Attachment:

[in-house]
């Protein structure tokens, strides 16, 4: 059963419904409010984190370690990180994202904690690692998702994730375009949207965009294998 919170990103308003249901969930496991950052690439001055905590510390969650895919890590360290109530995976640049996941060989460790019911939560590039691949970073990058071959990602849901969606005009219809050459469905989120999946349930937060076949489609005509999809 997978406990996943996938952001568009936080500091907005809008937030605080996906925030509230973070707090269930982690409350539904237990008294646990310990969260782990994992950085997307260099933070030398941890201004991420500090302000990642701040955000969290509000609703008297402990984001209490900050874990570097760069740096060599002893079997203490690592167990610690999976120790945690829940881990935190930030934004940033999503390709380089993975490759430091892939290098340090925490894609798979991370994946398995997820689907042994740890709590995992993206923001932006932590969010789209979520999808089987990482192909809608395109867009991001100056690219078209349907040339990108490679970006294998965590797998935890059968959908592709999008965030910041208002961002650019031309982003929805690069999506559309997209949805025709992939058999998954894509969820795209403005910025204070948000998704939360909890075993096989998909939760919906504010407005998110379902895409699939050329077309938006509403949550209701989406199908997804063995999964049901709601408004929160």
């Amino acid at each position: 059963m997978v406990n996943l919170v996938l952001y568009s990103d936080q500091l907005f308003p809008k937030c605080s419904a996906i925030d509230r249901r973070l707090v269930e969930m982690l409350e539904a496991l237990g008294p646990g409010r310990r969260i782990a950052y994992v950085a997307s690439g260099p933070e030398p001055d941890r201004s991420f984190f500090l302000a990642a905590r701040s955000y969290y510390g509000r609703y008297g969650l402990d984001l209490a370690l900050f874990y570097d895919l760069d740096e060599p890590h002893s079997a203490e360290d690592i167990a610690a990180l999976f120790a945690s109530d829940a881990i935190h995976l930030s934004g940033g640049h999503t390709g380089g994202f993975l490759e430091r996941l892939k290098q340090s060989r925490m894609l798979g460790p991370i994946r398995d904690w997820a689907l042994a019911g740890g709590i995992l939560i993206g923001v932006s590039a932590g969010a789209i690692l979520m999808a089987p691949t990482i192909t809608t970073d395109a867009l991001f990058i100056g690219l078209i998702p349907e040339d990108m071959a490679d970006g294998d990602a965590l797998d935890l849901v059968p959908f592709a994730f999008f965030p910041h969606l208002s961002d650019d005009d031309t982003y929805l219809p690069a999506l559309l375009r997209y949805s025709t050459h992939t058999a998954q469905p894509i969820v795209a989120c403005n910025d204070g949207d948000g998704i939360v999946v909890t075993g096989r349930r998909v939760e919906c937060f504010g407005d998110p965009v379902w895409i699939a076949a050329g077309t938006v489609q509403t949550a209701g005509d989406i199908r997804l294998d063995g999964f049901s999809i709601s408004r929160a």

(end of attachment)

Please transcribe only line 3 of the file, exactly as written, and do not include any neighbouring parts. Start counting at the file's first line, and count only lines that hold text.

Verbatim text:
């Amino acid at each position: 059963m997978v406990n996943l919170v996938l952001y568009s990103d936080q500091l907005f308003p809008k937030c605080s419904a996906i925030d509230r249901r973070l707090v269930e969930m982690l409350e539904a496991l237990g008294p646990g409010r310990r969260i782990a950052y994992v950085a997307s690439g260099p933070e030398p001055d941890r201004s991420f984190f500090l302000a990642a905590r701040s955000y969290y510390g509000r609703y008297g969650l402990d984001l209490a370690l900050f874990y570097d895919l760069d740096e060599p890590h002893s079997a203490e360290d690592i167990a610690a990180l999976f120790a945690s109530d829940a881990i935190h995976l930030s934004g940033g640049h999503t390709g380089g994202f993975l490759e430091r996941l892939k290098q340090s060989r925490m894609l798979g460790p991370i994946r398995d904690w997820a689907l042994a019911g740890g709590i995992l939560i993206g923001v932006s590039a932590g969010a789209i690692l979520m999808a089987p691949t990482i192909t809608t970073d395109a867009l991001f990058i100056g690219l078209i998702p349907e040339d990108m071959a490679d970006g294998d990602a965590l797998d935890l849901v059968p959908f592709a994730f999008f965030p910041h969606l208002s961002d650019d005009d031309t982003y929805l219809p690069a999506l559309l375009r997209y949805s025709t050459h992939t058999a998954q469905p894509i969820v795209a989120c403005n910025d204070g949207d948000g998704i939360v999946v909890t075993g096989r349930r998909v939760e919906c937060f504010g407005d998110p965009v379902w895409i699939a076949a050329g077309t938006v489609q509403t949550a209701g005509d989406i199908r997804l294998d063995g999964f049901s999809i709601s408004r929160a």